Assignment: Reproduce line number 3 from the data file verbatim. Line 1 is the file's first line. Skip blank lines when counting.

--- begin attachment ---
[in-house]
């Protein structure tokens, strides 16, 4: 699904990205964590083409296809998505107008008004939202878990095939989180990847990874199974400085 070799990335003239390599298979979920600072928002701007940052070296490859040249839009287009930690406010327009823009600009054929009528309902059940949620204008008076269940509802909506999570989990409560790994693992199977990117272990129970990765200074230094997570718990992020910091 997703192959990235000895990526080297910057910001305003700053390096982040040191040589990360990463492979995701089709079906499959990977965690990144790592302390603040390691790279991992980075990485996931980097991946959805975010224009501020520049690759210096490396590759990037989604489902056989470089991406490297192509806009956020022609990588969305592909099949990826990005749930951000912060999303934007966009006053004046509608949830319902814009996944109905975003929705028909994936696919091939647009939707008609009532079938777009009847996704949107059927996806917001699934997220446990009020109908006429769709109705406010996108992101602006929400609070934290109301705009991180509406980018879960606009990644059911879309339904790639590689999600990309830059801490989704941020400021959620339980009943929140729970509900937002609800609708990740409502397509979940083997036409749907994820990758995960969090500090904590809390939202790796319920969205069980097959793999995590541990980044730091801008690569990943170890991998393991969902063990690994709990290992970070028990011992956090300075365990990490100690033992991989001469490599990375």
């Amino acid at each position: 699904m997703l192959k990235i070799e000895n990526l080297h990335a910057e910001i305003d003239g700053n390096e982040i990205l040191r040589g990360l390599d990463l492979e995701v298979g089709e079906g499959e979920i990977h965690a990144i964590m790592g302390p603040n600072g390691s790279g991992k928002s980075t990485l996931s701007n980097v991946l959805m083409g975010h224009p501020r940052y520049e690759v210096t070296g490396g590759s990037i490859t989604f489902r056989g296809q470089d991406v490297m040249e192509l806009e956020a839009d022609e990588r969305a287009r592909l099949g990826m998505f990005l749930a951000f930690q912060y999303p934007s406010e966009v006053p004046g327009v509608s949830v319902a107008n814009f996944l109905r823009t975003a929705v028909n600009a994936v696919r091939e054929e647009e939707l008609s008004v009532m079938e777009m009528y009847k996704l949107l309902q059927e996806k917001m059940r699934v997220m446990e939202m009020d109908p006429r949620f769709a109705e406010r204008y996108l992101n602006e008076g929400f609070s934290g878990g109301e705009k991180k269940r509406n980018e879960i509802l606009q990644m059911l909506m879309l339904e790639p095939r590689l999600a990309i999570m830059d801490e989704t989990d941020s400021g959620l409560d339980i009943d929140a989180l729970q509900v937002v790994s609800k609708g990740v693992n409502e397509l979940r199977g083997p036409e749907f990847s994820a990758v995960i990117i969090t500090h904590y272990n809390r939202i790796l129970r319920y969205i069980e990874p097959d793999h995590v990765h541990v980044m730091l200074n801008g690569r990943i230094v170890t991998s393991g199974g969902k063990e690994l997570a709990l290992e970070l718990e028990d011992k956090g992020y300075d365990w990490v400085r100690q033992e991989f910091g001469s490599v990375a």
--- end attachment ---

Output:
């Amino acid at each position: 699904m997703l192959k990235i070799e000895n990526l080297h990335a910057e910001i305003d003239g700053n390096e982040i990205l040191r040589g990360l390599d990463l492979e995701v298979g089709e079906g499959e979920i990977h965690a990144i964590m790592g302390p603040n600072g390691s790279g991992k928002s980075t990485l996931s701007n980097v991946l959805m083409g975010h224009p501020r940052y520049e690759v210096t070296g490396g590759s990037i490859t989604f489902r056989g296809q470089d991406v490297m040249e192509l806009e956020a839009d022609e990588r969305a287009r592909l099949g990826m998505f990005l749930a951000f930690q912060y999303p934007s406010e966009v006053p004046g327009v509608s949830v319902a107008n814009f996944l109905r823009t975003a929705v028909n600009a994936v696919r091939e054929e647009e939707l008609s008004v009532m079938e777009m009528y009847k996704l949107l309902q059927e996806k917001m059940r699934v997220m446990e939202m009020d109908p006429r949620f769709a109705e406010r204008y996108l992101n602006e008076g929400f609070s934290g878990g109301e705009k991180k269940r509406n980018e879960i509802l606009q990644m059911l909506m879309l339904e790639p095939r590689l999600a990309i999570m830059d801490e989704t989990d941020s400021g959620l409560d339980i009943d929140a989180l729970q509900v937002v790994s609800k609708g990740v693992n409502e397509l979940r199977g083997p036409e749907f990847s994820a990758v995960i990117i969090t500090h904590y272990n809390r939202i790796l129970r319920y969205i069980e990874p097959d793999h995590v990765h541990v980044m730091l200074n801008g690569r990943i230094v170890t991998s393991g199974g969902k063990e690994l997570a709990l290992e970070l718990e028990d011992k956090g992020y300075d365990w990490v400085r100690q033992e991989f910091g001469s490599v990375a």